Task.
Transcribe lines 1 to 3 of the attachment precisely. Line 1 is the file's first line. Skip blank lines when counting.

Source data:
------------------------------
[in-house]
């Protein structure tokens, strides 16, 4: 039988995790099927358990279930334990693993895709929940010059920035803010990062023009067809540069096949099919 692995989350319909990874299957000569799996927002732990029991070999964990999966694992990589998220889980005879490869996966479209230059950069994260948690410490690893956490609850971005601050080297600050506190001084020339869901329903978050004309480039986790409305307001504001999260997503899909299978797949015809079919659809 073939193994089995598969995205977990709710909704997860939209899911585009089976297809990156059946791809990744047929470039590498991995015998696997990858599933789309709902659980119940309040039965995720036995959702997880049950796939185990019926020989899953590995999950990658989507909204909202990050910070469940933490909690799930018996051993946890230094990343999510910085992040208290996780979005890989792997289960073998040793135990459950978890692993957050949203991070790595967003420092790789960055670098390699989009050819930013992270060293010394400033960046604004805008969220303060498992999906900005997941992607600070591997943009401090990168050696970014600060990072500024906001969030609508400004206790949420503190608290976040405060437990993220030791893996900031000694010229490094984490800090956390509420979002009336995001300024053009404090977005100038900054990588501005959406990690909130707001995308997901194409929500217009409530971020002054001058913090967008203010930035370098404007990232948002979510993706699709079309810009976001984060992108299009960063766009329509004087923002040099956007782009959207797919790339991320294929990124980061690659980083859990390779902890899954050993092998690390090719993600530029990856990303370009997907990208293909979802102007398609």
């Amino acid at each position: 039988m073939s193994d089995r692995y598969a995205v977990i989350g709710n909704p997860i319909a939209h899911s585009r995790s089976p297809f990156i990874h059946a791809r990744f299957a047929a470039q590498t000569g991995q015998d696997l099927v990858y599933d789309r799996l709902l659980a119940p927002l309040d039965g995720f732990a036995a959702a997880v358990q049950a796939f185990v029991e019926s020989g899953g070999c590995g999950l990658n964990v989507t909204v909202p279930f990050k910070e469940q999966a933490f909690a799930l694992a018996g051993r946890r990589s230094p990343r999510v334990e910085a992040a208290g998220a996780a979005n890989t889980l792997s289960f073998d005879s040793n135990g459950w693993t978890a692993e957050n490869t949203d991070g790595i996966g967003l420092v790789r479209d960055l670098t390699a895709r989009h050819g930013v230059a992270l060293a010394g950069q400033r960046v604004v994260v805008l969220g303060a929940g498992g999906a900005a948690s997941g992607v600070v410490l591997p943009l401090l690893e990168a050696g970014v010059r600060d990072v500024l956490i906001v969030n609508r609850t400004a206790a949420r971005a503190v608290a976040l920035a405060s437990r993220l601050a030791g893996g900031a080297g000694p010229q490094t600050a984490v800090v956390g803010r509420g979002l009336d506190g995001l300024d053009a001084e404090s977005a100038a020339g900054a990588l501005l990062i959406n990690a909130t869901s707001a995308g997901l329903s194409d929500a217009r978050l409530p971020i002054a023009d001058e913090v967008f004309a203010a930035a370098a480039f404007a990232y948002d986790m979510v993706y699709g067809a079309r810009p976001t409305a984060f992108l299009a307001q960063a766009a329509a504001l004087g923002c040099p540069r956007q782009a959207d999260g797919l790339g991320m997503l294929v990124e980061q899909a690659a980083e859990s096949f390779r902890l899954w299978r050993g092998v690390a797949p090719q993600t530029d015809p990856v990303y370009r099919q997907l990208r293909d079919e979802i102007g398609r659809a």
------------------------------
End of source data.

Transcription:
[in-house]
């Protein structure tokens, strides 16, 4: 039988995790099927358990279930334990693993895709929940010059920035803010990062023009067809540069096949099919 692995989350319909990874299957000569799996927002732990029991070999964990999966694992990589998220889980005879490869996966479209230059950069994260948690410490690893956490609850971005601050080297600050506190001084020339869901329903978050004309480039986790409305307001504001999260997503899909299978797949015809079919659809 073939193994089995598969995205977990709710909704997860939209899911585009089976297809990156059946791809990744047929470039590498991995015998696997990858599933789309709902659980119940309040039965995720036995959702997880049950796939185990019926020989899953590995999950990658989507909204909202990050910070469940933490909690799930018996051993946890230094990343999510910085992040208290996780979005890989792997289960073998040793135990459950978890692993957050949203991070790595967003420092790789960055670098390699989009050819930013992270060293010394400033960046604004805008969220303060498992999906900005997941992607600070591997943009401090990168050696970014600060990072500024906001969030609508400004206790949420503190608290976040405060437990993220030791893996900031000694010229490094984490800090956390509420979002009336995001300024053009404090977005100038900054990588501005959406990690909130707001995308997901194409929500217009409530971020002054001058913090967008203010930035370098404007990232948002979510993706699709079309810009976001984060992108299009960063766009329509004087923002040099956007782009959207797919790339991320294929990124980061690659980083859990390779902890899954050993092998690390090719993600530029990856990303370009997907990208293909979802102007398609």
């Amino acid at each position: 039988m073939s193994d089995r692995y598969a995205v977990i989350g709710n909704p997860i319909a939209h899911s585009r995790s089976p297809f990156i990874h059946a791809r990744f299957a047929a470039q590498t000569g991995q015998d696997l099927v990858y599933d789309r799996l709902l659980a119940p927002l309040d039965g995720f732990a036995a959702a997880v358990q049950a796939f185990v029991e019926s020989g899953g070999c590995g999950l990658n964990v989507t909204v909202p279930f990050k910070e469940q999966a933490f909690a799930l694992a018996g051993r946890r990589s230094p990343r999510v334990e910085a992040a208290g998220a996780a979005n890989t889980l792997s289960f073998d005879s040793n135990g459950w693993t978890a692993e957050n490869t949203d991070g790595i996966g967003l420092v790789r479209d960055l670098t390699a895709r989009h050819g930013v230059a992270l060293a010394g950069q400033r960046v604004v994260v805008l969220g303060a929940g498992g999906a900005a948690s997941g992607v600070v410490l591997p943009l401090l690893e990168a050696g970014v010059r600060d990072v500024l956490i906001v969030n609508r609850t400004a206790a949420r971005a503190v608290a976040l920035a405060s437990r993220l601050a030791g893996g900031a080297g000694p010229q490094t600050a984490v800090v956390g803010r509420g979002l009336d506190g995001l300024d053009a001084e404090s977005a100038a020339g900054a990588l501005l990062i959406n990690a909130t869901s707001a995308g997901l329903s194409d929500a217009r978050l409530p971020i002054a023009d001058e913090v967008f004309a203010a930035a370098a480039f404007a990232y948002d986790m979510v993706y699709g067809a079309r810009p976001t409305a984060f992108l299009a307001q960063a766009a329509a504001l004087g923002c040099p540069r956007q782009a959207d999260g797919l790339g991320m997503l294929v990124e980061q899909a690659a980083e859990s096949f390779r902890l899954w299978r050993g092998v690390a797949p090719q993600t530029d015809p990856v990303y370009r099919q997907l990208r293909d079919e979802i102007g398609r659809a």